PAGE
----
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Cure Kids announces funding for nine new research projects

09 March 2023

Cure Kids announces funding for nine new research projects

09 March 2023

$1m in Cure Kids funding to enable nine research projects tackling pressing child health issues in New Zealand

Cure Kids, the largest charitable funder of child health research in New Zealand, recently announced funding for nine new research projects designed to improve health outcomes for tamariki. After receiving a record number of applications, and completing a rigorous process of peer review, Cure Kids asked its Medical & Scientific Advisory Committee to recommend which of the 41 proposals should be funded. As a result, Cure Kids awarded nine Grants totaling $1 million.

Frances Benge, Chief Executive of Cure Kids, says New Zealand researchers proposed a range of ideas in response to major paediatric health conditions.

“These projects represent a high level of innovation in child health research that could have a significant positive impact on some of the most pressing health issues facing Kiwi children. These newly funded projects follow significant breakthroughs over more than 50 years of support from Cure Kids, and we’re looking forward to seeing this research make a further difference for children in Aotearoa New Zealand and around the world.”

This round of grants sees a wide range of focus areas, from a potential new treatment for children with an aggressive form of brain cancer, to investigating how enrolment of pēpi Māori in primary care could improve immunisation rates, and adapting an international suicide prevention campaign with a kaupapa Māori approach. This year one project has an international focus, with researchers investigating ways to reduce violence against children in Tonga.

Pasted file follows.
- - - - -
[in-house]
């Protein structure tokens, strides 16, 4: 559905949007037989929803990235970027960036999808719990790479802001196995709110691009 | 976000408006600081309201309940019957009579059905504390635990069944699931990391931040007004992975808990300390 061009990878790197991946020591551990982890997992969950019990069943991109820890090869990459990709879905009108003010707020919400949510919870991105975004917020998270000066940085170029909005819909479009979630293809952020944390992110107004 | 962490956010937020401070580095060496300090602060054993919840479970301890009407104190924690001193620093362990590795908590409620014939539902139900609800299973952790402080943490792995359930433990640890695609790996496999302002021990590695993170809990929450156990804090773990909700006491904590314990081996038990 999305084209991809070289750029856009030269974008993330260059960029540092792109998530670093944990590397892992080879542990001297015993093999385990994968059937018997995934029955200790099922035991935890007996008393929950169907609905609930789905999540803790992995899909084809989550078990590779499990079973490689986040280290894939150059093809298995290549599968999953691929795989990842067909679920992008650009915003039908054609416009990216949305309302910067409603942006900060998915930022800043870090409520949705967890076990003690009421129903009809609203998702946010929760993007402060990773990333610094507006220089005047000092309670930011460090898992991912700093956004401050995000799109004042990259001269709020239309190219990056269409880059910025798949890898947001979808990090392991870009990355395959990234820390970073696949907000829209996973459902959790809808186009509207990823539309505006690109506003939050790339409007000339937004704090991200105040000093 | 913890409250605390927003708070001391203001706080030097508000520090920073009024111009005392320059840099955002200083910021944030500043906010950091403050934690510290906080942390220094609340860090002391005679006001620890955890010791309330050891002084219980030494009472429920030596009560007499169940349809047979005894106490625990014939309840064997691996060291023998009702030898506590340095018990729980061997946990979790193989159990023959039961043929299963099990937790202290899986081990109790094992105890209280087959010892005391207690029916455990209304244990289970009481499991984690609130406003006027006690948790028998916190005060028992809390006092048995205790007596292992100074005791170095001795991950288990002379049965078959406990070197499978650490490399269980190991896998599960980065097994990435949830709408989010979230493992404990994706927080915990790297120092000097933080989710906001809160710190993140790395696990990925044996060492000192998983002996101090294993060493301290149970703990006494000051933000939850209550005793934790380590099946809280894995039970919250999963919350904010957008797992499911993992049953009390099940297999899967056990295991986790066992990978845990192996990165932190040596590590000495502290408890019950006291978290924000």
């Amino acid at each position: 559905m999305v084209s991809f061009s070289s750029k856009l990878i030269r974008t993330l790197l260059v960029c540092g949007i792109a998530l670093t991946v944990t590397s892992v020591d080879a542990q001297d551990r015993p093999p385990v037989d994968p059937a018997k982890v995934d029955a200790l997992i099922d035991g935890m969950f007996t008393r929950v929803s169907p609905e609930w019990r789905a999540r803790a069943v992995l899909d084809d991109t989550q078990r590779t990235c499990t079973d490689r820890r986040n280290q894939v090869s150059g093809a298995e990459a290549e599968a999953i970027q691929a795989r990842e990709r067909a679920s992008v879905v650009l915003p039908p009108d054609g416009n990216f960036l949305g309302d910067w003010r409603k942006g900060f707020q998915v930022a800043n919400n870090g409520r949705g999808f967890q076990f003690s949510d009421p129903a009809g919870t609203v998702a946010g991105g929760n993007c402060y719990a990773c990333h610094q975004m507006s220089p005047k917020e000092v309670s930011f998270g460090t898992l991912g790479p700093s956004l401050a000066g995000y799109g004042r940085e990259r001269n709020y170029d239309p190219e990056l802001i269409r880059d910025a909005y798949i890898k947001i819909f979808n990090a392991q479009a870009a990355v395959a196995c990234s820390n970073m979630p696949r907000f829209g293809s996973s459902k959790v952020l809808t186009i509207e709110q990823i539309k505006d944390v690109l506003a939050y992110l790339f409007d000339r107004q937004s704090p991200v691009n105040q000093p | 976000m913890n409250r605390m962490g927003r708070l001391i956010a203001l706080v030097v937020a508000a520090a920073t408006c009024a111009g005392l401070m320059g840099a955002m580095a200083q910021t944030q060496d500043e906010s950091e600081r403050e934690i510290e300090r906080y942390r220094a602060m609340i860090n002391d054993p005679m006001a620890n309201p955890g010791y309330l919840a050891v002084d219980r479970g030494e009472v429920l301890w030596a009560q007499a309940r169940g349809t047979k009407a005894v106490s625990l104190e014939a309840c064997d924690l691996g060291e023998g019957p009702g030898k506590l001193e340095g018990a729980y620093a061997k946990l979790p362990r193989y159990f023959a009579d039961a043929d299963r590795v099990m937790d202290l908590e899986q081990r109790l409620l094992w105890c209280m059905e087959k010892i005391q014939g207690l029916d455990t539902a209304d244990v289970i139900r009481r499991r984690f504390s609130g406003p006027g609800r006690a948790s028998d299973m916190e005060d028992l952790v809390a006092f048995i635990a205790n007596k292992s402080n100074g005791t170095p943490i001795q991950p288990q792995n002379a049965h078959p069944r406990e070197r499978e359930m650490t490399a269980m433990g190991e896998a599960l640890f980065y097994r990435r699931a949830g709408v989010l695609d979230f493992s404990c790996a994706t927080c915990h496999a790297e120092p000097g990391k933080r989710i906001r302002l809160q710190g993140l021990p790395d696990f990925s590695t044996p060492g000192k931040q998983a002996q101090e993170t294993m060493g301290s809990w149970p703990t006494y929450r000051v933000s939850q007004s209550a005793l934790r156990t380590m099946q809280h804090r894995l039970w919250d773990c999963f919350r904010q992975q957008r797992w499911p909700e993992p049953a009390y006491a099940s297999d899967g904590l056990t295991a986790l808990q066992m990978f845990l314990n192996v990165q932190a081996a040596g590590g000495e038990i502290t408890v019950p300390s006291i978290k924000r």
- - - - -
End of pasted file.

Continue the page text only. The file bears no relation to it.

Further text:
“After 52 years, $60 million of funding and over 700 research projects for child health research in New Zealand, we hope Kiwis can see the impact their donations have had and will continue to have for our tamariki,” says Benge.

The nine research projects include:

  • Opportunities for Primary Care action to improve immunisation of pēpi Māori. Dr Anna Howe and Dr Amber Young will partner with Hāpai te Hauora to explore how the health sector can be more responsive to ensure that whānau receive vital support and information to help them care for their newborn babies. This research aims to increase the number of whānau enrolled with primary healthcare providers, to protect Māori children from vaccine-preventable diseases.
  • Designing a diagnostic test for brain injuries in preterm babies. Associate Professor Mhoyra Fraser’s research aims to identify which babies are at risk of brain injuries due to oxygen deprivation during pregnancy or at birth. The research will seek to identify a panel of markers that can aid early detection, and thus better inform primary healthcare teams on appropriate preventative and therapeutic approaches to prevent or reduce brain injuries in preterm babies.
  • Developing a new treatment for children with brain cancer, by Professor David Barker and Dr Lisa Pilkington. Glioblastoma multiforme is the most aggressive form of brain cancer – children with this disease survive on average less than 2 years after they are diagnosed. The researchers are working on a new treatment that would target brain tumours to extend life for children who have this devastating disease.